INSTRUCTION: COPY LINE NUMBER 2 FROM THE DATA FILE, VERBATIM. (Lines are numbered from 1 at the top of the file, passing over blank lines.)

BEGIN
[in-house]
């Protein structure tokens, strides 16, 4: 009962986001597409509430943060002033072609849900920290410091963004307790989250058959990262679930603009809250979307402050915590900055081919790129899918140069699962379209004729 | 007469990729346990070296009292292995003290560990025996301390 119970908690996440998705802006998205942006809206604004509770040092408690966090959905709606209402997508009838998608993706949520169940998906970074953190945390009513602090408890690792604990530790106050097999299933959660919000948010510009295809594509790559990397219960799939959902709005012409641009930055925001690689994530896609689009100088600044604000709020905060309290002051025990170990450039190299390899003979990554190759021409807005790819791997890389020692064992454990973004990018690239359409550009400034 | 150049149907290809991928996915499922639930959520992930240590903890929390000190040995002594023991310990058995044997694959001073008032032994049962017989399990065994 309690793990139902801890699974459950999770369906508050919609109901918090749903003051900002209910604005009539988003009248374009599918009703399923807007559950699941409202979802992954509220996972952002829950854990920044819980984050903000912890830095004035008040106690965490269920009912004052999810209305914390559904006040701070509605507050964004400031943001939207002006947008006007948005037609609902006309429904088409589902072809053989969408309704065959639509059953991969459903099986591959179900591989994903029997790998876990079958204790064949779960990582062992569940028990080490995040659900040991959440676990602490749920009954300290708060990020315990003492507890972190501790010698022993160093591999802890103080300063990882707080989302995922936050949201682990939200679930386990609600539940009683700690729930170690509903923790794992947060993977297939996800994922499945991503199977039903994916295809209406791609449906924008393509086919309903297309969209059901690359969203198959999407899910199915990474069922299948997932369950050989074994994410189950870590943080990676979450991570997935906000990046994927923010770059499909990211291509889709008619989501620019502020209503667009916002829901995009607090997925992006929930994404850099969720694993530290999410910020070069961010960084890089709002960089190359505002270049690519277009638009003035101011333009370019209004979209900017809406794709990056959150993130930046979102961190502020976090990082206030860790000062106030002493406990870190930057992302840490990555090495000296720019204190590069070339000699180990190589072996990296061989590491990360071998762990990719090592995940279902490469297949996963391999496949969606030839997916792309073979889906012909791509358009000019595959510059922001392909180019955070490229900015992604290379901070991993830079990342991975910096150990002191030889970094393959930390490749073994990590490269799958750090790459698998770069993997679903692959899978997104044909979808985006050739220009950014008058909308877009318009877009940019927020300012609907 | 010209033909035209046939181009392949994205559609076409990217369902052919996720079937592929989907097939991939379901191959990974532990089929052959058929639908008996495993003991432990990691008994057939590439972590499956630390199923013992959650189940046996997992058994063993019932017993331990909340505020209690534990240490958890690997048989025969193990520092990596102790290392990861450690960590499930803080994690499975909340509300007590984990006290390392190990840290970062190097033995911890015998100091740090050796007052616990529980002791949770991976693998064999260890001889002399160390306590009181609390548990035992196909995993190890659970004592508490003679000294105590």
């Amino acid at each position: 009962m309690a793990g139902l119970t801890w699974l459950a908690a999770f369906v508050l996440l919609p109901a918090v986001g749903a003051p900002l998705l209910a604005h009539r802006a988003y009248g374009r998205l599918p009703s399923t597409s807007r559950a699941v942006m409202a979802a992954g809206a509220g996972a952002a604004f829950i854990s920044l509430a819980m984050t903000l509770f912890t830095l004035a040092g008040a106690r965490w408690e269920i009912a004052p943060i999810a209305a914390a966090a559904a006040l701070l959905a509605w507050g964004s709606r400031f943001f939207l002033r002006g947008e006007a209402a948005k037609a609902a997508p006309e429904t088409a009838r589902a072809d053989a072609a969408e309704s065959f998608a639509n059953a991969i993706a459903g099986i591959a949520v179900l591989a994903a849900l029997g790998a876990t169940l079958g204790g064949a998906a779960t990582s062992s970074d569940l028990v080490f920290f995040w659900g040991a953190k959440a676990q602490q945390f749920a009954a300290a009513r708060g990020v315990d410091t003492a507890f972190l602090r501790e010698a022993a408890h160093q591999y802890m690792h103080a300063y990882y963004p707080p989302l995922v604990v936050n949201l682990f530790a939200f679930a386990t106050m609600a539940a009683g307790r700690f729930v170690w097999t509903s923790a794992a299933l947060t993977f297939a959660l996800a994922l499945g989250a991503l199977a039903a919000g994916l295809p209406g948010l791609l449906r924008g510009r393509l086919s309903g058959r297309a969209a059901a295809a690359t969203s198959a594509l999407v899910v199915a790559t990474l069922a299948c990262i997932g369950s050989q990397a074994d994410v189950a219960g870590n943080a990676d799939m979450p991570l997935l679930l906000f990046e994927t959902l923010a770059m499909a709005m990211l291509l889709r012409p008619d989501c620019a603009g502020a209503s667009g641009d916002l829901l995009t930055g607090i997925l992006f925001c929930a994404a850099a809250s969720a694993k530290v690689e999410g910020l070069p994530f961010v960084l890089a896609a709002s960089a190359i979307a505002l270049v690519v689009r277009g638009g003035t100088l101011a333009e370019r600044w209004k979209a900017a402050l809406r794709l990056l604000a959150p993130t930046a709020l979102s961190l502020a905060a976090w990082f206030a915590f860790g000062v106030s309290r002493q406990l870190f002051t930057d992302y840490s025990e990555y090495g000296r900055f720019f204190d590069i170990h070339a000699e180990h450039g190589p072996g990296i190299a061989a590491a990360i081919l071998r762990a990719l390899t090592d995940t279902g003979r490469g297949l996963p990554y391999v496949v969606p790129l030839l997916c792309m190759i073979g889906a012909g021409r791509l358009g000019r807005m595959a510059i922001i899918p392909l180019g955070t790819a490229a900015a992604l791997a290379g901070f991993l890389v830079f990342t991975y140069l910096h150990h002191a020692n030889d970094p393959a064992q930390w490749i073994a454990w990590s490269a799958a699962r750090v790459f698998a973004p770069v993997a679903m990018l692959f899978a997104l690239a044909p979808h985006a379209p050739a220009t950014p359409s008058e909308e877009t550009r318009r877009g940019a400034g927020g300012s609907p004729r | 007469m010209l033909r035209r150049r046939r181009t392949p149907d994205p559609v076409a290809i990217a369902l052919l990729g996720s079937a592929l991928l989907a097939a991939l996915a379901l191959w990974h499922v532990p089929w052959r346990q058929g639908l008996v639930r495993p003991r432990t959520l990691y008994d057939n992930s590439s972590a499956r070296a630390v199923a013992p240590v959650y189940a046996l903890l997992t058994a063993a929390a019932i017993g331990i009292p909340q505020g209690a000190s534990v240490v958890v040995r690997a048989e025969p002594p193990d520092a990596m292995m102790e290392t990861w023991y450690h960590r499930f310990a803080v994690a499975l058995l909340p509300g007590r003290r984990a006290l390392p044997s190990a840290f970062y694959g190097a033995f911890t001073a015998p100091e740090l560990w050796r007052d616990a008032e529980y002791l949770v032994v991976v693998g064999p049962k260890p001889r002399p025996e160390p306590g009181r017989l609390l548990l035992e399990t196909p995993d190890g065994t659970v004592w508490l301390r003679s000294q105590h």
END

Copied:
């Protein structure tokens, strides 16, 4: 009962986001597409509430943060002033072609849900920290410091963004307790989250058959990262679930603009809250979307402050915590900055081919790129899918140069699962379209004729 | 007469990729346990070296009292292995003290560990025996301390 119970908690996440998705802006998205942006809206604004509770040092408690966090959905709606209402997508009838998608993706949520169940998906970074953190945390009513602090408890690792604990530790106050097999299933959660919000948010510009295809594509790559990397219960799939959902709005012409641009930055925001690689994530896609689009100088600044604000709020905060309290002051025990170990450039190299390899003979990554190759021409807005790819791997890389020692064992454990973004990018690239359409550009400034 | 150049149907290809991928996915499922639930959520992930240590903890929390000190040995002594023991310990058995044997694959001073008032032994049962017989399990065994 309690793990139902801890699974459950999770369906508050919609109901918090749903003051900002209910604005009539988003009248374009599918009703399923807007559950699941409202979802992954509220996972952002829950854990920044819980984050903000912890830095004035008040106690965490269920009912004052999810209305914390559904006040701070509605507050964004400031943001939207002006947008006007948005037609609902006309429904088409589902072809053989969408309704065959639509059953991969459903099986591959179900591989994903029997790998876990079958204790064949779960990582062992569940028990080490995040659900040991959440676990602490749920009954300290708060990020315990003492507890972190501790010698022993160093591999802890103080300063990882707080989302995922936050949201682990939200679930386990609600539940009683700690729930170690509903923790794992947060993977297939996800994922499945991503199977039903994916295809209406791609449906924008393509086919309903297309969209059901690359969203198959999407899910199915990474069922299948997932369950050989074994994410189950870590943080990676979450991570997935906000990046994927923010770059499909990211291509889709008619989501620019502020209503667009916002829901995009607090997925992006929930994404850099969720694993530290999410910020070069961010960084890089709002960089190359505002270049690519277009638009003035101011333009370019209004979209900017809406794709990056959150993130930046979102961190502020976090990082206030860790000062106030002493406990870190930057992302840490990555090495000296720019204190590069070339000699180990190589072996990296061989590491990360071998762990990719090592995940279902490469297949996963391999496949969606030839997916792309073979889906012909791509358009000019595959510059922001392909180019955070490229900015992604290379901070991993830079990342991975910096150990002191030889970094393959930390490749073994990590490269799958750090790459698998770069993997679903692959899978997104044909979808985006050739220009950014008058909308877009318009877009940019927020300012609907 | 010209033909035209046939181009392949994205559609076409990217369902052919996720079937592929989907097939991939379901191959990974532990089929052959058929639908008996495993003991432990990691008994057939590439972590499956630390199923013992959650189940046996997992058994063993019932017993331990909340505020209690534990240490958890690997048989025969193990520092990596102790290392990861450690960590499930803080994690499975909340509300007590984990006290390392190990840290970062190097033995911890015998100091740090050796007052616990529980002791949770991976693998064999260890001889002399160390306590009181609390548990035992196909995993190890659970004592508490003679000294105590």